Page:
Transparency and ethics reforms? The OC Board of Supervisors says no.


Board rejects transparency in contracting initiative: CRONEY

County workers have repeatedly called for ethics and lobby reform in Orange County. Most recently, workers proposed a program that would shine a light on how lobbyists influence members of the Board of Supervisors before they vote to spend taxpayer money. The program also would call for an independent economic analysis of contracts to ensure change orders and other unforeseen costs are understood before Supervisors lock in taxpayers to spending our valuable resources. The program is called “Civic Reporting Openness in Negotiations Efficiency” (CRONEY).

The Board of Supervisors not only reject this proposal, they have refused our public request to place it on an agenda for public debate.

Read about it: Labor aims to flip COIN in its favor with new transparency initiative

Read the CRONEY Proposal


Board rejects ethics commission

The Orange County Grand Jury in 2013 called the County a “hotbed of corruption,” and recommended establishing a local ethics commission. The Board of Supervisors rejected that recommendation. Then a second Grand Jury recommended the ethics commission again, and the Board rejected it again.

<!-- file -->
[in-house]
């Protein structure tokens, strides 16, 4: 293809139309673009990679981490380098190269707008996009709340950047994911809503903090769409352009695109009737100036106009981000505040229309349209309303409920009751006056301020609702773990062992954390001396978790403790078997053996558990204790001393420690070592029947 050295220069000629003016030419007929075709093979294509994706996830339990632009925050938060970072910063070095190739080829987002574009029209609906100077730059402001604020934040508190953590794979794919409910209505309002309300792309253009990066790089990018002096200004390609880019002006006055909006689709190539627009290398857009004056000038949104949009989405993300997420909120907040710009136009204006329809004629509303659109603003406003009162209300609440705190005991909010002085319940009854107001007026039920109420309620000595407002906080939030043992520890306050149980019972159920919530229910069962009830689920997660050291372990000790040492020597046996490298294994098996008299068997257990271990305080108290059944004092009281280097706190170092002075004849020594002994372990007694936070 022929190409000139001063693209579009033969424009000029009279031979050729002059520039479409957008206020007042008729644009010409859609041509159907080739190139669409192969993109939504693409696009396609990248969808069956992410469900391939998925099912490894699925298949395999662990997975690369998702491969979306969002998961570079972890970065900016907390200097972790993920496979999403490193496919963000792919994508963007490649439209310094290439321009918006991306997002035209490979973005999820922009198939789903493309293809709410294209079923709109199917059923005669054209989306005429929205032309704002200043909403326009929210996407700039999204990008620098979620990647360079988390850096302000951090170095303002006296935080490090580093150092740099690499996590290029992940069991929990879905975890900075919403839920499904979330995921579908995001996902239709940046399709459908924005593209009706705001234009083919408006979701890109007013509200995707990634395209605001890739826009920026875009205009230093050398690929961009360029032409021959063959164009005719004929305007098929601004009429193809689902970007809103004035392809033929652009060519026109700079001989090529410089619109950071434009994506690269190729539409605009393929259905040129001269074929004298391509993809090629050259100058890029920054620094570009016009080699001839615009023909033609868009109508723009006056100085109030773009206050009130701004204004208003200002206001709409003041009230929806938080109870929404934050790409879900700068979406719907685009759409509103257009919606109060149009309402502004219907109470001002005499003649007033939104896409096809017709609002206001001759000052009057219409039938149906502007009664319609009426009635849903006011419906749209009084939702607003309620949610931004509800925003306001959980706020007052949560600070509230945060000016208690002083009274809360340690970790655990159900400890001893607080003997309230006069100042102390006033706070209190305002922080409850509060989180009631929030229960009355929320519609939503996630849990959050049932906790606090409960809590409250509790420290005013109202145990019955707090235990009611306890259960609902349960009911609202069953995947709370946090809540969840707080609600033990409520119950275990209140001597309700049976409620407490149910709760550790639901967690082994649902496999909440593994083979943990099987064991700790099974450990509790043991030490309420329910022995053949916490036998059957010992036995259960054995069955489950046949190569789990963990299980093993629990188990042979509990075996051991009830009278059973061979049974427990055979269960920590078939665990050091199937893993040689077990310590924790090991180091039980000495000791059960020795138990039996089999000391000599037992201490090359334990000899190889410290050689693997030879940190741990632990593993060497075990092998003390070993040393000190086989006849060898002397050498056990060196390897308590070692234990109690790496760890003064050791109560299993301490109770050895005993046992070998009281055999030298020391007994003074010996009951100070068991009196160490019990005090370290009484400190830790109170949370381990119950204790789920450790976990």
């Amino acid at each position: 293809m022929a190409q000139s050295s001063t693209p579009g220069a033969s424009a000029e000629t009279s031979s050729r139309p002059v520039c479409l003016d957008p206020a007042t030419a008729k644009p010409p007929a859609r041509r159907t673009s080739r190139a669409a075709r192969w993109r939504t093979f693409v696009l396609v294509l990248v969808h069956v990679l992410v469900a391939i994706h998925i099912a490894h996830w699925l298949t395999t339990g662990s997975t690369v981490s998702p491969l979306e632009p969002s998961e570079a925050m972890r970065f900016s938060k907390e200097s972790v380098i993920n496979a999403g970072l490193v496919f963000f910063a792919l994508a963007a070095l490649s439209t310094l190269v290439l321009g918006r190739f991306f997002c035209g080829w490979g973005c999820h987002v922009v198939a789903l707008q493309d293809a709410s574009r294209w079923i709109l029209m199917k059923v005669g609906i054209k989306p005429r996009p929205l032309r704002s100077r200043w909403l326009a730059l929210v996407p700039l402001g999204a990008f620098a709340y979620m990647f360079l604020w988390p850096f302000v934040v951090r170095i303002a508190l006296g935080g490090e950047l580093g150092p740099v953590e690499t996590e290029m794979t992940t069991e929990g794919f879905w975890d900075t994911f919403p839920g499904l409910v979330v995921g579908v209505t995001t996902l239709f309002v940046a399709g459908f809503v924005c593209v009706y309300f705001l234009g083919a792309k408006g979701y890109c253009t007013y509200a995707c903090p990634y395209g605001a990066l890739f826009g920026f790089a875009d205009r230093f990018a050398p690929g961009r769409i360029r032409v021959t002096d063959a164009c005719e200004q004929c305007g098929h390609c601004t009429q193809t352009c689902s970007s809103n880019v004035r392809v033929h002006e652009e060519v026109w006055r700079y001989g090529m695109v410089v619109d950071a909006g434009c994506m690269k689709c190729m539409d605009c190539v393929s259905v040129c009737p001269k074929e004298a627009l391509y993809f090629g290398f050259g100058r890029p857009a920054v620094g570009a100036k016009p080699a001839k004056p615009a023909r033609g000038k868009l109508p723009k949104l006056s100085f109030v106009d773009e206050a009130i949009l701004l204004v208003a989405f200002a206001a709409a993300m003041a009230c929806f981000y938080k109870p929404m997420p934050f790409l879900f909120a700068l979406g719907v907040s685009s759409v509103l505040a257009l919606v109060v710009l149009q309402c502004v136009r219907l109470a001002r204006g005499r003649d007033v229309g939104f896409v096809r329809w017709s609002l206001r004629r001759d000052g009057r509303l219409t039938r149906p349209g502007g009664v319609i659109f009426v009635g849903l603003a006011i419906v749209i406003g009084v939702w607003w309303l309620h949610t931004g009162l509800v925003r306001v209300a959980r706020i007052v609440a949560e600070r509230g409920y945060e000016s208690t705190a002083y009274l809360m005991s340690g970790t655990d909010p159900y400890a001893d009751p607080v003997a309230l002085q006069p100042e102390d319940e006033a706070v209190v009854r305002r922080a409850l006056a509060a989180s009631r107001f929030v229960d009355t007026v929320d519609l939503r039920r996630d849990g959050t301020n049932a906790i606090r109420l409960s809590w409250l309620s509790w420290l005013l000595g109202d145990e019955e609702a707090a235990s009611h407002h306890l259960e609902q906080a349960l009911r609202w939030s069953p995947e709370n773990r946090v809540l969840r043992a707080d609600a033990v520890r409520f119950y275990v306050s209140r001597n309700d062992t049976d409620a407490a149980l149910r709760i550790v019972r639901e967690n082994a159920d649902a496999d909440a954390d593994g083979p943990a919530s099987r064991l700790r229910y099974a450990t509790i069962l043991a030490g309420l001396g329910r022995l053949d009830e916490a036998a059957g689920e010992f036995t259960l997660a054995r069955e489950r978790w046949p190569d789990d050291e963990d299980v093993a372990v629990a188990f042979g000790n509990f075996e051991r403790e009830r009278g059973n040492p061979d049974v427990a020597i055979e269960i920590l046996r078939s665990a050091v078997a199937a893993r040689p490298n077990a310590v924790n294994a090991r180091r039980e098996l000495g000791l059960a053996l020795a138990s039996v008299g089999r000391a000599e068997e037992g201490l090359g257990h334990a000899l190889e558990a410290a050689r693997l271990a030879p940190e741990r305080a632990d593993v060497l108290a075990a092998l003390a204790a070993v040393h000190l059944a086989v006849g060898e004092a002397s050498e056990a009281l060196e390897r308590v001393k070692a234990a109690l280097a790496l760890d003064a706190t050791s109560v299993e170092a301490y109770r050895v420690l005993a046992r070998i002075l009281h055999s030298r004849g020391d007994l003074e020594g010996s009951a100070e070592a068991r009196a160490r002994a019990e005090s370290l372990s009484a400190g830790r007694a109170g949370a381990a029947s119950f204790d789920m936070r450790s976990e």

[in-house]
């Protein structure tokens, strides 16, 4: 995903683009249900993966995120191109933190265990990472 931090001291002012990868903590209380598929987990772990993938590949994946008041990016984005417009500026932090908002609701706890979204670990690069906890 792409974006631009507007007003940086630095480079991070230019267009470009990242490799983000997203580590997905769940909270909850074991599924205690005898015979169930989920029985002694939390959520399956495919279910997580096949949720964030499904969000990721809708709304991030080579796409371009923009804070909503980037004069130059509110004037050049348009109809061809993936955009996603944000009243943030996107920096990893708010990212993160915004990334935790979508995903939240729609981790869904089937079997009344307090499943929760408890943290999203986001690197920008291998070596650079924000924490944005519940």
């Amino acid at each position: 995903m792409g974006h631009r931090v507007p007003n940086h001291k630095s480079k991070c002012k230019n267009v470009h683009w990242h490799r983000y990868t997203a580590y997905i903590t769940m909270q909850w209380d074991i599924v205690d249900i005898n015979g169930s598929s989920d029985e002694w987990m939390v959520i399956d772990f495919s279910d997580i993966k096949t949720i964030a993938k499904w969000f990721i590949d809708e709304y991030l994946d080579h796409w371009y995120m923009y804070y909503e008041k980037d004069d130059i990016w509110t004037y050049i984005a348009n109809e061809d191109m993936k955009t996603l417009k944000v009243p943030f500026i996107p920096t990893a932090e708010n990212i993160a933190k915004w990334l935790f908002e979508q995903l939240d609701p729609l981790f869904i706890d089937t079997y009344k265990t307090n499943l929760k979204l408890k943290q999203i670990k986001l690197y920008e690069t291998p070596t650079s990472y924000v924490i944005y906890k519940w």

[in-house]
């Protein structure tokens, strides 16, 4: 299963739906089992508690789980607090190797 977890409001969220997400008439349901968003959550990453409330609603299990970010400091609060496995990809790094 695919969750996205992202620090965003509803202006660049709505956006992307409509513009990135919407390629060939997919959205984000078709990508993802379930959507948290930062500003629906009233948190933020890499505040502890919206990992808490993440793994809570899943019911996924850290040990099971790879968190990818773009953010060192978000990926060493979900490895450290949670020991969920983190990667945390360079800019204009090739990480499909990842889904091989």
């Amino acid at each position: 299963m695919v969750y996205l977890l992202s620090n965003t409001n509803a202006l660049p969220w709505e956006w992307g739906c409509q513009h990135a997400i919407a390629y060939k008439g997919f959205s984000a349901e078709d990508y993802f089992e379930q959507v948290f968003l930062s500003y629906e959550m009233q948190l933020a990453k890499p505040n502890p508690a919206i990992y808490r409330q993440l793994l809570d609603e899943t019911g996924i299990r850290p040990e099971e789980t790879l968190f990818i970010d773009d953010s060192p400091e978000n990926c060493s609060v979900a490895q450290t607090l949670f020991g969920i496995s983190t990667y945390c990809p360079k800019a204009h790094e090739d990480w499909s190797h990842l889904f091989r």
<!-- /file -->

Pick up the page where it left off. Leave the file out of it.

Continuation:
Read about it: Board of Supervisors rejects ethics oversight proposal again


Read the Grand Jury reports:

Ethics and campaign reporting: Why and how to implement stronger oversight, transparency and enforcement
Board of Supervisors response: REJECTED

A call for ethical standards: Corruption in Orange County
Board of Supervisors response: REJECTED

Board refuses to address ballooning IT contract

Last year, the Board of Supervisors awarded the largest information technology contract in the County’s history to Xerox Corp. despite warnings from their workers that the contract contained horrifying errors that could potentially cost taxpayers millions of dollars and compromise County operations. After the County first negotiated the contract, Xerox came back with a change order of $11 million before the final agreement was approved totaling $133 million.

Read about it: Xerox IT contract approved despite $11 million price hike

At the time, the Board had accepted approximately $180,000 in campaign contributions from Xerox and its affiliates.

Now our predictions are unfortunately coming true. In its most recent IT update, the County describes a project that faces high risks with regard to staying within budget, delivering the quality that was promised, completing the project on time, and keeping the project within its original scope.

Members of the Orange County Employees Association have also identified a number of other costs the County is not accounting for in this contract. We requested the County compile those costs and tell the public who would be paying them (Xerox or taxpayers).

The Board of Supervisors still hasn’t responded.